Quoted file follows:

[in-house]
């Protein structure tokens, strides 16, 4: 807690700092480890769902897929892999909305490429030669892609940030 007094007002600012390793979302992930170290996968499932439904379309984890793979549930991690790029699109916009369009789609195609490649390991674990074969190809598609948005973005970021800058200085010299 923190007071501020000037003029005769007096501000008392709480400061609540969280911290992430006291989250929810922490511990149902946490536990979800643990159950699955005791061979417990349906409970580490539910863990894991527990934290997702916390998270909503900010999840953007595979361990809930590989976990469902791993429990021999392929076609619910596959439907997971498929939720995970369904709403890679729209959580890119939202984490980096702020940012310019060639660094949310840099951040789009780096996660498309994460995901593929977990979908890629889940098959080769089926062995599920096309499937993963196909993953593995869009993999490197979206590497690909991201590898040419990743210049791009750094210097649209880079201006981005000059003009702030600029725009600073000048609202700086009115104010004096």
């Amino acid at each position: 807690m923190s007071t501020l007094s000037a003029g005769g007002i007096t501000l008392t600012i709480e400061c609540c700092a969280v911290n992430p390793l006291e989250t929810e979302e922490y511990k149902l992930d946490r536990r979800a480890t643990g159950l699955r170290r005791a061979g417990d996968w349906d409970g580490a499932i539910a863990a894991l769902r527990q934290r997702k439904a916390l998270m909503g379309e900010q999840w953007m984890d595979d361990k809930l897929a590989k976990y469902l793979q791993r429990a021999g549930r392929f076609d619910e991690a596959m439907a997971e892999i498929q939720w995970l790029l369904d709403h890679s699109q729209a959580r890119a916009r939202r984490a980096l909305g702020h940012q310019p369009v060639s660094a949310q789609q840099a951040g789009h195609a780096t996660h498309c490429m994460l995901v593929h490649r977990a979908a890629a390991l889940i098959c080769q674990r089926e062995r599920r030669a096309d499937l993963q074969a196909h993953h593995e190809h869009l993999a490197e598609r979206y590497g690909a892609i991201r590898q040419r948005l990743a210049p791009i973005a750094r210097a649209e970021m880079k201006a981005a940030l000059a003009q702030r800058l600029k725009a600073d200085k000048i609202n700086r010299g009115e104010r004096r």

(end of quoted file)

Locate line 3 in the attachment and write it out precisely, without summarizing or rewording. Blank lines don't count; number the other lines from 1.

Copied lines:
């Amino acid at each position: 807690m923190s007071t501020l007094s000037a003029g005769g007002i007096t501000l008392t600012i709480e400061c609540c700092a969280v911290n992430p390793l006291e989250t929810e979302e922490y511990k149902l992930d946490r536990r979800a480890t643990g159950l699955r170290r005791a061979g417990d996968w349906d409970g580490a499932i539910a863990a894991l769902r527990q934290r997702k439904a916390l998270m909503g379309e900010q999840w953007m984890d595979d361990k809930l897929a590989k976990y469902l793979q791993r429990a021999g549930r392929f076609d619910e991690a596959m439907a997971e892999i498929q939720w995970l790029l369904d709403h890679s699109q729209a959580r890119a916009r939202r984490a980096l909305g702020h940012q310019p369009v060639s660094a949310q789609q840099a951040g789009h195609a780096t996660h498309c490429m994460l995901v593929h490649r977990a979908a890629a390991l889940i098959c080769q674990r089926e062995r599920r030669a096309d499937l993963q074969a196909h993953h593995e190809h869009l993999a490197e598609r979206y590497g690909a892609i991201r590898q040419r948005l990743a210049p791009i973005a750094r210097a649209e970021m880079k201006a981005a940030l000059a003009q702030r800058l600029k725009a600073d200085k000048i609202n700086r010299g009115e104010r004096r």